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Many countries have attempted to mitigate and control COVID-19 through non-pharmaceutical interventions, particularly with the aim of reducing population movement and contact. However, it remains unclear how the different control strategies impacted the local phylodynamics of the causative SARS-CoV-2 virus.


We aimed to assess the duration of chains of virus transmission within individual countries and the extent to which countries exported viruses to their geographical neighbours.


We analysed complete SARS-CoV-2 genomes to infer the relative frequencies of virus importation and exportation, as well as virus transmission dynamics, in countries of northern Europe. We examined virus evolution and phylodynamics in Denmark, Finland, Iceland, Norway and Sweden during the first year of the COVID-19 pandemic.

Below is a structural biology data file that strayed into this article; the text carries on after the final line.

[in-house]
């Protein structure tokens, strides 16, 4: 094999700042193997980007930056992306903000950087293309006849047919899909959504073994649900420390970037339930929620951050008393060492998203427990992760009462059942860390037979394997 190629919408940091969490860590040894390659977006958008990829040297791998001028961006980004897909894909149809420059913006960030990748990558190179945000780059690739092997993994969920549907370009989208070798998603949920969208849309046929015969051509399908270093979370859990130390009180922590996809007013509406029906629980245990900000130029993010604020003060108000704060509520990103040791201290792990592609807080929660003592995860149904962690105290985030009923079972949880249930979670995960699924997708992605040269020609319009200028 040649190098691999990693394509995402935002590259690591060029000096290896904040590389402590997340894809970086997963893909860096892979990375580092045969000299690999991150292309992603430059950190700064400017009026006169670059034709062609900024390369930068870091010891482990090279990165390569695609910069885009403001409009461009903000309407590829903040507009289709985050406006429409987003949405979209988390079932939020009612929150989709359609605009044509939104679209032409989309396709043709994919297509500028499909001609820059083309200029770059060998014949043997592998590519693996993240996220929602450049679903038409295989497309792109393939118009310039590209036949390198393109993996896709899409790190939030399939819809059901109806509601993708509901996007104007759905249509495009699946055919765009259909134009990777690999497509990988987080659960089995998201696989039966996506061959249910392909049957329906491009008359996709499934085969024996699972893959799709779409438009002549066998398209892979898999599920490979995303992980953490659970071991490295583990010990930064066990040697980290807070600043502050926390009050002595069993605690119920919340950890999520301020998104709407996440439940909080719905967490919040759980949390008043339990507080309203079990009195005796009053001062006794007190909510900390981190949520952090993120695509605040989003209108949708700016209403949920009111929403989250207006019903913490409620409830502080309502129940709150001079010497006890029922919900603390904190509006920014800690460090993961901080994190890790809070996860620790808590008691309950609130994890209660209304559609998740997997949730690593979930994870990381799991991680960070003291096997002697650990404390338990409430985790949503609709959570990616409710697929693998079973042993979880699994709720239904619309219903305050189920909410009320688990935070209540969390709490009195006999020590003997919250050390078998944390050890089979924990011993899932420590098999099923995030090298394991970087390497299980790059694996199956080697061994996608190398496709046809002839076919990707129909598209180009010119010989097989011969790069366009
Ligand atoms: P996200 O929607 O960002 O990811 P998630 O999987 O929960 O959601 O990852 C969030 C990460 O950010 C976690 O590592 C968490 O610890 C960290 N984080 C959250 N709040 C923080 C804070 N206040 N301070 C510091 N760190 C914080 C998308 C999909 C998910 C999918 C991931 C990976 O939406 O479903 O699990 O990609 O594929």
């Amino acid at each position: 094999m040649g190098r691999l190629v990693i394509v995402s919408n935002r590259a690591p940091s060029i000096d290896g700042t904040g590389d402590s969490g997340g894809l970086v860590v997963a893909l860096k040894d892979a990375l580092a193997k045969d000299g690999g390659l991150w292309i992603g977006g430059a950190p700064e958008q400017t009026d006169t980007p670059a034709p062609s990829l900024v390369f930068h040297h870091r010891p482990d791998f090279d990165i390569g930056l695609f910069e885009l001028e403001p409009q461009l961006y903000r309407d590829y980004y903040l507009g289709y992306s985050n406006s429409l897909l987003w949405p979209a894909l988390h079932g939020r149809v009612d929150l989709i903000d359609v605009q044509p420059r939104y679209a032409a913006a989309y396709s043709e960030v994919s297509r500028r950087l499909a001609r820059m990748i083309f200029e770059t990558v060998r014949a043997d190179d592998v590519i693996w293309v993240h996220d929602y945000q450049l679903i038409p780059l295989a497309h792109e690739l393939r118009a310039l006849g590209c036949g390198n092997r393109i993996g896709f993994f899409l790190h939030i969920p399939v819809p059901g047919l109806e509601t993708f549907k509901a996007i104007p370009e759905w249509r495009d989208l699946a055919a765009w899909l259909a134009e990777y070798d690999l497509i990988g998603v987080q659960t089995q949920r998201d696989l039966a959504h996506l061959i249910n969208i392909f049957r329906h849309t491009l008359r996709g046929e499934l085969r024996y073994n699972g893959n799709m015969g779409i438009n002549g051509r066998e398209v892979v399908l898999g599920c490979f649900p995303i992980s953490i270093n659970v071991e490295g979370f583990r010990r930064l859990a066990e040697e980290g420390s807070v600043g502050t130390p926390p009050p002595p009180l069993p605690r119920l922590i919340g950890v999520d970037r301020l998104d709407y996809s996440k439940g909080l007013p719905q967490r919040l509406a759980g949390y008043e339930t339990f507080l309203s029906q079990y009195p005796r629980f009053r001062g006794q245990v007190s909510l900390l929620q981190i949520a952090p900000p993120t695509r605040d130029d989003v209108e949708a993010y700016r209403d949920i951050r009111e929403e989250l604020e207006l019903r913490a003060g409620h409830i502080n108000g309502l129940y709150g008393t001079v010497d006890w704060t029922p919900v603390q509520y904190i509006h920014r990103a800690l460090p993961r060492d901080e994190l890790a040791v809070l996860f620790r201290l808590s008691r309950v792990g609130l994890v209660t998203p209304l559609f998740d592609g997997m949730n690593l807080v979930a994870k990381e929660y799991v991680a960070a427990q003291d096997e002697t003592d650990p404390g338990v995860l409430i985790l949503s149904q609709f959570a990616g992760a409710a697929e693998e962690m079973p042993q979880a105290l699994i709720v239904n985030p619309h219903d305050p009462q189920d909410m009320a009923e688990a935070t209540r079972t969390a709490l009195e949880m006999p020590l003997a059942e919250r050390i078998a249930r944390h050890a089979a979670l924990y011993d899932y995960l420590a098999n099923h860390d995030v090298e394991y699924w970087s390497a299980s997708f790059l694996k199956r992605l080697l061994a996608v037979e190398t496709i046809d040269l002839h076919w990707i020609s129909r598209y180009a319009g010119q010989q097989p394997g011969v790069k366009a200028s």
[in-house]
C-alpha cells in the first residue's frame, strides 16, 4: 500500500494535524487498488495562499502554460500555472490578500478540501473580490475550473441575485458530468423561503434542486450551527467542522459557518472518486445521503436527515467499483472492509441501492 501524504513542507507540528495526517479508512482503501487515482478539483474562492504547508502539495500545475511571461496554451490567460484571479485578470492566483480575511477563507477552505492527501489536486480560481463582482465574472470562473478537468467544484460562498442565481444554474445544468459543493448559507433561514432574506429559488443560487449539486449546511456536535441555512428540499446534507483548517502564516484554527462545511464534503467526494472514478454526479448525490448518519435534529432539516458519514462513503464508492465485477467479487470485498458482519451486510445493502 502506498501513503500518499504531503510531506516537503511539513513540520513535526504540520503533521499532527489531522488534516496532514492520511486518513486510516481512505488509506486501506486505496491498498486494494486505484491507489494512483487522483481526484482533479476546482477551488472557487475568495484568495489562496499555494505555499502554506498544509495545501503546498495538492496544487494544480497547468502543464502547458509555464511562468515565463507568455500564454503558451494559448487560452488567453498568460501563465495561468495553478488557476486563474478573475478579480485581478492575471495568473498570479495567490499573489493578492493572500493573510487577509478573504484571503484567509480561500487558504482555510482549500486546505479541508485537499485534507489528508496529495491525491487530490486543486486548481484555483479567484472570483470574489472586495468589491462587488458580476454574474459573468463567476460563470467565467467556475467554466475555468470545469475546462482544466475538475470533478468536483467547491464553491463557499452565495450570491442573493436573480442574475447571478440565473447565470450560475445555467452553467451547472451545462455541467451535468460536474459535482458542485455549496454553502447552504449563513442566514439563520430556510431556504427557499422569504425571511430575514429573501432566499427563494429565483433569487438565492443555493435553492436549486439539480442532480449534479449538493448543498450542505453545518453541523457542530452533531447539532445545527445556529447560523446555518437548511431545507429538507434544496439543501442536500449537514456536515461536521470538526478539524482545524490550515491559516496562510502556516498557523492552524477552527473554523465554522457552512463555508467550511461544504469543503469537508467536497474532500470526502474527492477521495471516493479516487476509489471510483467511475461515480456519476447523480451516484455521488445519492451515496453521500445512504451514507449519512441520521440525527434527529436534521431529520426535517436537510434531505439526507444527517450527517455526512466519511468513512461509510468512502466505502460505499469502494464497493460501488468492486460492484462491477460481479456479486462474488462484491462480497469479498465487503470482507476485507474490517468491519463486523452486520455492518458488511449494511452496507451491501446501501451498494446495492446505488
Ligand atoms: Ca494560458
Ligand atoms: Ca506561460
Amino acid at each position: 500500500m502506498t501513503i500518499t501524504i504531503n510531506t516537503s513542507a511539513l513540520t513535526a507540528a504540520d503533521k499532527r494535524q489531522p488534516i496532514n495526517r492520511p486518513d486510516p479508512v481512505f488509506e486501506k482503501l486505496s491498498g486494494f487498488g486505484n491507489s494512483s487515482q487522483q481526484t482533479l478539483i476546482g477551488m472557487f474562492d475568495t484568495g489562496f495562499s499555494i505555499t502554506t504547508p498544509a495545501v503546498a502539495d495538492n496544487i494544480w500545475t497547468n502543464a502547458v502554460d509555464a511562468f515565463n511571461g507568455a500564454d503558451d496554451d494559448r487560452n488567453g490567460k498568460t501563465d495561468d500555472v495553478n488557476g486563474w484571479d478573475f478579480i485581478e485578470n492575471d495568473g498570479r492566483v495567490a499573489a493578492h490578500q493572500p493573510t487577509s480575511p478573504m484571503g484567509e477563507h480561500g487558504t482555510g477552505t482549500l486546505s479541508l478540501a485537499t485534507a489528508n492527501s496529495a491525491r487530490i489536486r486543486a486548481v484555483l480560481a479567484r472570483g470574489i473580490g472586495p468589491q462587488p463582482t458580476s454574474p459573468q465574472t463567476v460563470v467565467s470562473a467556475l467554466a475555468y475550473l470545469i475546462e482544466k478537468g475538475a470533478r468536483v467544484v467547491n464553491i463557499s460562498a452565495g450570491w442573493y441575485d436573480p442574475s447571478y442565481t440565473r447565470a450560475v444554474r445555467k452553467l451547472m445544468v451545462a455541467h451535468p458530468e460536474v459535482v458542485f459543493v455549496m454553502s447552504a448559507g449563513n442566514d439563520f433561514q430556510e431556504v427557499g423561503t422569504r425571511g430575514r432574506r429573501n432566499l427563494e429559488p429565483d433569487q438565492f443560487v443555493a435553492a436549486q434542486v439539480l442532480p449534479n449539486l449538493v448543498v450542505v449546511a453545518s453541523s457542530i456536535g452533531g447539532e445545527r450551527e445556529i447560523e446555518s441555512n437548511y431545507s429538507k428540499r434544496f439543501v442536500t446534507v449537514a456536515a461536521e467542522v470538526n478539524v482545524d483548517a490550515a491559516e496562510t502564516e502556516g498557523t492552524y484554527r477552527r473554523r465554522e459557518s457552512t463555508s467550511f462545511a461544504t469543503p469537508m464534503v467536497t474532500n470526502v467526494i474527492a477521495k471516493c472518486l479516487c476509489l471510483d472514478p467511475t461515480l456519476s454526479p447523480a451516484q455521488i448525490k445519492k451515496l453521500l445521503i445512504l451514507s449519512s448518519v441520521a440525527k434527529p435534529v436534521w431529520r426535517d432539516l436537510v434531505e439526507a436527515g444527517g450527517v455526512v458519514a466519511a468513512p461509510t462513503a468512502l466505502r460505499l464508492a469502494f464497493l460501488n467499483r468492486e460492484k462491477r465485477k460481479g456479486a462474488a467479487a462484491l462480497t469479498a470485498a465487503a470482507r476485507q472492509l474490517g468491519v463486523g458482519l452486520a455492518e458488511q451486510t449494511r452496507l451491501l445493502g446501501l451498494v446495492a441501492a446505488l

The Nordic countries differed markedly in the invasiveness of control strategies, which we found reflected in transmission chain dynamics. For example, Sweden, which compared with the other Nordic countries relied more on recommendation-based rather than legislation-based mitigation interventions, had transmission chains that were more numerous and tended to have more cases. This trend increased over the first 8 months of 2020. Together with Denmark, Sweden was a net exporter of SARS-CoV-2. Norway and Finland implemented legislation-based interventions; their transmission chain dynamics were in stark contrast to their neighbouring country Sweden.


Sweden constituted an epidemiological and evolutionary refugium that enabled the virus to maintain active transmission and spread to other geographical locations. Our analysis reveals the utility of genomic surveillance where monitoring of active transmission chains is a key metric.


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